Proponents continue to keep a high profile.

    For those of you who are particularly active in the community of Crookston, whether it's through membership in a service club or organization or serving on various boards, councils or commissions, there's a decent chance that you are pretty well-versed these days on the latest happenings involving Crookston's splash park initiative.

    That's because Shirley Iverson and other splash park proponents have been maintaining a very high profile, which continues to involve numerous presentations to numerous clubs, boards, councils and commissions. Last week, Iverson spoke to the Crookston Housing & Economic Development Authority (CHEDA) Board of Directors, and the board said they'd write up a letter of support as the splash park group seeks four separate grants to help fund the $185,000 project. Earlier this week, Iverson updated the Park Board on the splash park initiative and, in response, the board approved Castle Park as the location for the park, if it's eventually determined that it will be located in a city park. There's still a small, outside chance that the park could be located on school district property, most likely near the school district-owned swimming pool, or on private property.

    But, still, it's looking like Castle Park is the place, something that pleases Iverson. Some potential contributors have been waiting to see where it's going to be located before making a donation, she said.

    With the city seeking a state grant approaching $400,000 to move the city's campground from Central Park to Castle Park and add other amenities to the Sampson's Addition park that's already home to the dog park and natural play space, Iverson said adding a splash park might help the city's cause.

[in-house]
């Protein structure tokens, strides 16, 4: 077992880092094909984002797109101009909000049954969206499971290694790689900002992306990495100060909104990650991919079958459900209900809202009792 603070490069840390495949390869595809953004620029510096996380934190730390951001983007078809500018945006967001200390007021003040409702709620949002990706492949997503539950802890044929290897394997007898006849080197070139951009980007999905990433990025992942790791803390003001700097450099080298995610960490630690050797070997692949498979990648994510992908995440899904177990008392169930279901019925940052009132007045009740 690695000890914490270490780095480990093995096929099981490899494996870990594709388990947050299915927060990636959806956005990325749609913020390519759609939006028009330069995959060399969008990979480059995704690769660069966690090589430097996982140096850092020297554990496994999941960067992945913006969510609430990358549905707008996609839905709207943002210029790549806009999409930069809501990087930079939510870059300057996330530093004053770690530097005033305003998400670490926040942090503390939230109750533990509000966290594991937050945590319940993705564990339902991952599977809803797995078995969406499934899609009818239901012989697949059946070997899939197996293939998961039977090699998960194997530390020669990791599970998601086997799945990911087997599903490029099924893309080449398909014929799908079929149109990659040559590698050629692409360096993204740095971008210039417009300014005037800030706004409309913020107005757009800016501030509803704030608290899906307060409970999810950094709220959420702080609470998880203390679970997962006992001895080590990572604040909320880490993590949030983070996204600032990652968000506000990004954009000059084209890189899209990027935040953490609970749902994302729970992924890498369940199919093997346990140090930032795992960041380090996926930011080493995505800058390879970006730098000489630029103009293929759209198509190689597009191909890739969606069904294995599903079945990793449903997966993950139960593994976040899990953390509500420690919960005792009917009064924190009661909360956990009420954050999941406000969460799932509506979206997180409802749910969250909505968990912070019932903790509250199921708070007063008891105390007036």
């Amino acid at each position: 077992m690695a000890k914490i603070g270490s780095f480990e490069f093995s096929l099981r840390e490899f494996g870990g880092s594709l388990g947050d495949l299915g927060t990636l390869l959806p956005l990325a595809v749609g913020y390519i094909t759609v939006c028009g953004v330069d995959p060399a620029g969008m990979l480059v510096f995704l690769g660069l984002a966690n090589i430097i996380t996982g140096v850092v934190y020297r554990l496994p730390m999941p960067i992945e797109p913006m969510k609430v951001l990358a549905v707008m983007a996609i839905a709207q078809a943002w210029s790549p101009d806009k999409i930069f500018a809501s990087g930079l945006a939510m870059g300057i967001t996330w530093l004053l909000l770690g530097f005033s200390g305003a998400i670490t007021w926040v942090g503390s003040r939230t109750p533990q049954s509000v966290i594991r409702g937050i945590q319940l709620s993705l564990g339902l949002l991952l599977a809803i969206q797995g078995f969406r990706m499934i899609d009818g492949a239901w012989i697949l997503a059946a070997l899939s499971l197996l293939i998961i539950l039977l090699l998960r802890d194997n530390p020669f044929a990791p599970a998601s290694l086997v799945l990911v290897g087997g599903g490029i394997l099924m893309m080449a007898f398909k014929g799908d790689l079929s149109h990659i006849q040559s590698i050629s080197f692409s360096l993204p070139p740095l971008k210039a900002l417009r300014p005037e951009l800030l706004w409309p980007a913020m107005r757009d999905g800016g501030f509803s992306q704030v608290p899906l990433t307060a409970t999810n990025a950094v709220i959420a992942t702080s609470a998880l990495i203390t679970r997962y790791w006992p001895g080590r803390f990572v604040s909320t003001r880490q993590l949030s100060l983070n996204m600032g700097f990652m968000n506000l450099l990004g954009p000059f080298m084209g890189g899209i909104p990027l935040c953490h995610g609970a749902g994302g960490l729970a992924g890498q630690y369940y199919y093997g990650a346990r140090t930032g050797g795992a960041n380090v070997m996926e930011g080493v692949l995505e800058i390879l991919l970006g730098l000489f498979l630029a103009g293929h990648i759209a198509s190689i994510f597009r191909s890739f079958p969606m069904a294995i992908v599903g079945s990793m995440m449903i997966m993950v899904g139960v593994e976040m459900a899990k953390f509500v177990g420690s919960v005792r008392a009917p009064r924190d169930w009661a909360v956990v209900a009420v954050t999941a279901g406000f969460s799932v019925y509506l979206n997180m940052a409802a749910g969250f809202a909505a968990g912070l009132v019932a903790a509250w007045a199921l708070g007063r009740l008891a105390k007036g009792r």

"Things are kind of gelling to make that a real star park for the community and surrounding area," she said. "Studies show that splash parks don't do as well when they're a stand-alone amenity. You want other amenities available to make a visit a more dynamic experience for families so they can do multiple things and stay longer."

    For those who haven't witnessed a splash park presentation or are simply out of the loop on the initiative, here are some tidbits of information:

    • The park would cover a 3,000 square foot area
    • Iverson said that, currently, several local families travel to Grand Forks to visit their two water parks, which will be joined by a third water park later this year.
    • The park's water system would be timer-based, meaning it the various misting and other water components would run for a while and then need to be re-activated with the push of a button.
    • It would be a free amenity
    • There would be no lifeguards or any other supervision, since it's considered a "zero depth" pool. Liability risk would be the same as any other city park.
    • The $185,000 budget is tied up mostly in purchasing the water components and pouring the cement slab.
    • There is a water line that extends to Castle Park, to the dog park.
    • Spring start-up maintenance, fall shut-down maintenance and water usage costs are expected to be in the $5,000 to $7,000 range.
    • The park's components would have a 20-year lifespan.
    • The first goal will be to meet the $185,000 goal in the hope of constructing the park this year (best case), or next year, but Iverson said some ongoing pledges will also be sought to help with maintenance and water costs.
    • The plan would have it to be open from late May to September.